In the late Jomon period (1500 – 1000 BC) a colder climate and increased rainfall forced migration towards the warmer eastern coastal areas of Honshu island, and in the Yayoi period (300 BC – 300 AD) the pit dwellings with a single enclosed space dug into the earth evolved into elevated houses on posts with a central enclosed plaster-walled room, surrounded by open rooms with movable partitions on the perimeter. This, most certainly, was not only a result of natural evolution caused by environmental changes but also an influence from the mainland that became especially apparent with the introduction of rice cultivation to the western part of Japan around 400 BC. Raised-floor granaries with straw roofs became necessary to protect the grain from rodents and humidity, but later their structure was adopted for dwellings of richer families because of its effectiveness against the problem of mold. The scissored pole crossings and horizontal beams for the roof from Neolithic huts, however, continued to be used as a decoration. Those, for example, can be seen in Ise and Izumo shrines [fig.2].

Fig.2: Uchiyama, J. et al., I’nvestigating Neolithization of Cultural Landscapes in East Asia: The NEOMAP Project’, Journal of World Prehistory, 2014, pp.197-223. Fig. 3: by Watanabe, Y. from Watanabe, Y., Ise Jingu, Tokyo, Heibon-sha, 1973.

Essays in Iddleness, an ancient document written by a Japanese monk around 1330 AD, contains a saying that a house should be built with consideration for the summer rather than the winter, because the human body can bear the difficulties of cold with the aid of clothing and fireplaces, while rain and humid heat can only be dealt with by proper construction having a massive roof and allowing full ventilation of the insides to prevent the “sick house syndrome” caused by rotting infills and building's structure. This issue also discourages the use of paints and varnishes as well as covering of the house elements with any waterproof materials, leaving all structure open to visual inspection of any possible deterioration and creating a raw, natural appearance. Apart from religious influences, the omnipresent problem of material decay caused by heat and humidity can be another reason for the strict observance of cleanliness and the obsession with newness in Japanese culture: keeping the interiors free of bulky furniture was a great way to control the condition of all surfaces and corners, while rebuilding houses or their parts every 15 to 20 years was the best way to get rid of the accumulated mold and insect damage. The religious tradition of moving and rebuilding the capital city after the emperor’s death seems to have similar hidden practical implications. Ise Shrine [fig.3], designed in shinmei-zukuri style, recalling Yayoi elevated granaries [fig.2], is carefully dismantled every twenty years and rebuilt with the new materials on an adjacent site in accordance with Shinto’s cyclical understanding of nature, making the building both forever new and forever original [fig.4].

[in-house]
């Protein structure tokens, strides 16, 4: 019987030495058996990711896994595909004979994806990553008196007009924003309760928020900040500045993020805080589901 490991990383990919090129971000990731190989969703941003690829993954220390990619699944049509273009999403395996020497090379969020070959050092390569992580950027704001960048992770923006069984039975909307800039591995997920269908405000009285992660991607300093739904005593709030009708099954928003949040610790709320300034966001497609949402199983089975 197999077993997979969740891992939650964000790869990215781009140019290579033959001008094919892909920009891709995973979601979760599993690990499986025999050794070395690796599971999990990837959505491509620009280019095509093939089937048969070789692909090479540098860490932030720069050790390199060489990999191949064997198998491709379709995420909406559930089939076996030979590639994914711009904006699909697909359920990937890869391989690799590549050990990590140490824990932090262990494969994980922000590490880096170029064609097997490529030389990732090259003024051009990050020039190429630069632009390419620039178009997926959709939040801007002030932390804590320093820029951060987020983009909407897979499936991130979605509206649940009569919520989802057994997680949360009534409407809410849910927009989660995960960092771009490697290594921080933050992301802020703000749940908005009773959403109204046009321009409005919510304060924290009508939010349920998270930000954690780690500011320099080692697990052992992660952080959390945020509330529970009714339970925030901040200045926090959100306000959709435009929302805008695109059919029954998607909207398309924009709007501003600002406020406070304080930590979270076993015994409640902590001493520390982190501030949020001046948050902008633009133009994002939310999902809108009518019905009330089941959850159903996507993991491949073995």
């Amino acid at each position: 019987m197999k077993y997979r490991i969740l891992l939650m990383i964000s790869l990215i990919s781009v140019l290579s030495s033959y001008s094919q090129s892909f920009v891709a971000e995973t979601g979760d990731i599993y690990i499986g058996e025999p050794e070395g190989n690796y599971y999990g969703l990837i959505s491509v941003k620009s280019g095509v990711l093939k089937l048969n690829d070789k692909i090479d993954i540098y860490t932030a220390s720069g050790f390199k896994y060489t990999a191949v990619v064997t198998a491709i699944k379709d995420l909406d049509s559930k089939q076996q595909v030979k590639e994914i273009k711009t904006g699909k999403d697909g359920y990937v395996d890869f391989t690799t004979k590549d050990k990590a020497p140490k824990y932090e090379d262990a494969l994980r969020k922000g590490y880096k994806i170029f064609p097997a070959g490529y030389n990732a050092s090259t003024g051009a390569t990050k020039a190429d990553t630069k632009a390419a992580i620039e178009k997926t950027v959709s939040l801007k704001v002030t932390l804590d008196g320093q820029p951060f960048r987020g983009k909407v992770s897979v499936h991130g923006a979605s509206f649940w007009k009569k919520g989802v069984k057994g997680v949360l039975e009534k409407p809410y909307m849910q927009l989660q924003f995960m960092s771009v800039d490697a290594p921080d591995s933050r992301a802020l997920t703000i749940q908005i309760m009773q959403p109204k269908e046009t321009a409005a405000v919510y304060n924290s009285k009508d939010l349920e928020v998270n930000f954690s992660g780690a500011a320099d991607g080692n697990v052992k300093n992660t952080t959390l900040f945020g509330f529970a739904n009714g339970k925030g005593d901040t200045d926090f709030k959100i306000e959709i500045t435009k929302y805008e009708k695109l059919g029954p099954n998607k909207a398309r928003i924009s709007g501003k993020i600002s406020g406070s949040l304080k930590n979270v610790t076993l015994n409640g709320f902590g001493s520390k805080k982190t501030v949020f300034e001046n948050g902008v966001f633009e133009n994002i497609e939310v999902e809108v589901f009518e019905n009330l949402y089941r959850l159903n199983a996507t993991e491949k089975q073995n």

Fig.4: Photo by Kyodo, 2013, Japan Times

In the next post I will continue explaining the concept diagram and write about materials and techniques. Don't miss it, subscribe to my Telegram channel!


PS. For citations from this page please use this:

Knoroz, T., Dissecting the Danchi: The largest Japanese postwar mass housing experiment through state policies, professional discourse, social impacts, resident appropriation and future scenarios, MA diss., Politecnico di Milano, 2020